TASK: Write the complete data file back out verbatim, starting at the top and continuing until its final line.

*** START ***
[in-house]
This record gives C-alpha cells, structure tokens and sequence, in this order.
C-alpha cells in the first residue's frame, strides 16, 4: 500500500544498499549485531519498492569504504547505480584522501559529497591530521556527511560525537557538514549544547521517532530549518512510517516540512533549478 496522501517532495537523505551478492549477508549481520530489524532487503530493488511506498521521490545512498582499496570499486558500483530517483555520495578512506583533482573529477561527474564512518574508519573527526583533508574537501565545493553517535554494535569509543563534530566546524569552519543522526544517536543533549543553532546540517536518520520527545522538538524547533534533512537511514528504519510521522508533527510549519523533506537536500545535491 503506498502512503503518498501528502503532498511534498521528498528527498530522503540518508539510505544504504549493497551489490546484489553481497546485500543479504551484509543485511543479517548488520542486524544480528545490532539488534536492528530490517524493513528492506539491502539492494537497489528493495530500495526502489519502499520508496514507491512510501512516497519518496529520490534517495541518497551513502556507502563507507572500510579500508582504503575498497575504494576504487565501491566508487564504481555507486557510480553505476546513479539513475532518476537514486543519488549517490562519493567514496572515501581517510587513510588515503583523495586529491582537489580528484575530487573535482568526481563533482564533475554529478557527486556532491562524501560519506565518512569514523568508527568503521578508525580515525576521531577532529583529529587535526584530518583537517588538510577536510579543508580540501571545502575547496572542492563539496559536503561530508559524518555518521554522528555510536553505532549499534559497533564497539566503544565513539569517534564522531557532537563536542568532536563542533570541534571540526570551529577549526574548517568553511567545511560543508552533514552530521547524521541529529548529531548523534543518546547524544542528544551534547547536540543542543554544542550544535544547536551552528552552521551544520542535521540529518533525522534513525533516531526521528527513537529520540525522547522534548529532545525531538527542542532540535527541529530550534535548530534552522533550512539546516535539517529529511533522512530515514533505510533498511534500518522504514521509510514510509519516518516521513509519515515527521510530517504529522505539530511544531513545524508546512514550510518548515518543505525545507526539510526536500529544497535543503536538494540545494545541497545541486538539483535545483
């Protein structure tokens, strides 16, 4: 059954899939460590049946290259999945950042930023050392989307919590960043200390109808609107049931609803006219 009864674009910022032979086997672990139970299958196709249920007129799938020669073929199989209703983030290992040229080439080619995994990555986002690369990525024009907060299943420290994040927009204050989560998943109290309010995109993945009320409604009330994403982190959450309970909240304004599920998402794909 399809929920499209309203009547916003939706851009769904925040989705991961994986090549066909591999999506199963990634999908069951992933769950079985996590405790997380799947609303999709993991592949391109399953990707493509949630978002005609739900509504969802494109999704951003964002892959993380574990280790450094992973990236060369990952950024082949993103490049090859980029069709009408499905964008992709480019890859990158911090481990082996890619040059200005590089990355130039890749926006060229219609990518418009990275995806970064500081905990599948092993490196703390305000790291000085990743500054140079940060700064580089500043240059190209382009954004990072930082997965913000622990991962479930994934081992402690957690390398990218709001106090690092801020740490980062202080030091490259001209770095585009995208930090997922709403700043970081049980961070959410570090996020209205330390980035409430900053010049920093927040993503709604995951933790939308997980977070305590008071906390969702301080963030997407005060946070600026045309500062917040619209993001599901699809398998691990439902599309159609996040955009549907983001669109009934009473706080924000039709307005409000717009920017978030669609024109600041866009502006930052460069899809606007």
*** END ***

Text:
[in-house]
This record gives C-alpha cells, structure tokens and sequence, in this order.
C-alpha cells in the first residue's frame, strides 16, 4: 500500500544498499549485531519498492569504504547505480584522501559529497591530521556527511560525537557538514549544547521517532530549518512510517516540512533549478 496522501517532495537523505551478492549477508549481520530489524532487503530493488511506498521521490545512498582499496570499486558500483530517483555520495578512506583533482573529477561527474564512518574508519573527526583533508574537501565545493553517535554494535569509543563534530566546524569552519543522526544517536543533549543553532546540517536518520520527545522538538524547533534533512537511514528504519510521522508533527510549519523533506537536500545535491 503506498502512503503518498501528502503532498511534498521528498528527498530522503540518508539510505544504504549493497551489490546484489553481497546485500543479504551484509543485511543479517548488520542486524544480528545490532539488534536492528530490517524493513528492506539491502539492494537497489528493495530500495526502489519502499520508496514507491512510501512516497519518496529520490534517495541518497551513502556507502563507507572500510579500508582504503575498497575504494576504487565501491566508487564504481555507486557510480553505476546513479539513475532518476537514486543519488549517490562519493567514496572515501581517510587513510588515503583523495586529491582537489580528484575530487573535482568526481563533482564533475554529478557527486556532491562524501560519506565518512569514523568508527568503521578508525580515525576521531577532529583529529587535526584530518583537517588538510577536510579543508580540501571545502575547496572542492563539496559536503561530508559524518555518521554522528555510536553505532549499534559497533564497539566503544565513539569517534564522531557532537563536542568532536563542533570541534571540526570551529577549526574548517568553511567545511560543508552533514552530521547524521541529529548529531548523534543518546547524544542528544551534547547536540543542543554544542550544535544547536551552528552552521551544520542535521540529518533525522534513525533516531526521528527513537529520540525522547522534548529532545525531538527542542532540535527541529530550534535548530534552522533550512539546516535539517529529511533522512530515514533505510533498511534500518522504514521509510514510509519516518516521513509519515515527521510530517504529522505539530511544531513545524508546512514550510518548515518543505525545507526539510526536500529544497535543503536538494540545494545541497545541486538539483535545483
């Protein structure tokens, strides 16, 4: 059954899939460590049946290259999945950042930023050392989307919590960043200390109808609107049931609803006219 009864674009910022032979086997672990139970299958196709249920007129799938020669073929199989209703983030290992040229080439080619995994990555986002690369990525024009907060299943420290994040927009204050989560998943109290309010995109993945009320409604009330994403982190959450309970909240304004599920998402794909 399809929920499209309203009547916003939706851009769904925040989705991961994986090549066909591999999506199963990634999908069951992933769950079985996590405790997380799947609303999709993991592949391109399953990707493509949630978002005609739900509504969802494109999704951003964002892959993380574990280790450094992973990236060369990952950024082949993103490049090859980029069709009408499905964008992709480019890859990158911090481990082996890619040059200005590089990355130039890749926006060229219609990518418009990275995806970064500081905990599948092993490196703390305000790291000085990743500054140079940060700064580089500043240059190209382009954004990072930082997965913000622990991962479930994934081992402690957690390398990218709001106090690092801020740490980062202080030091490259001209770095585009995208930090997922709403700043970081049980961070959410570090996020209205330390980035409430900053010049920093927040993503709604995951933790939308997980977070305590008071906390969702301080963030997407005060946070600026045309500062917040619209993001599901699809398998691990439902599309159609996040955009549907983001669109009934009473706080924000039709307005409000717009920017978030669609024109600041866009502006930052460069899809606007």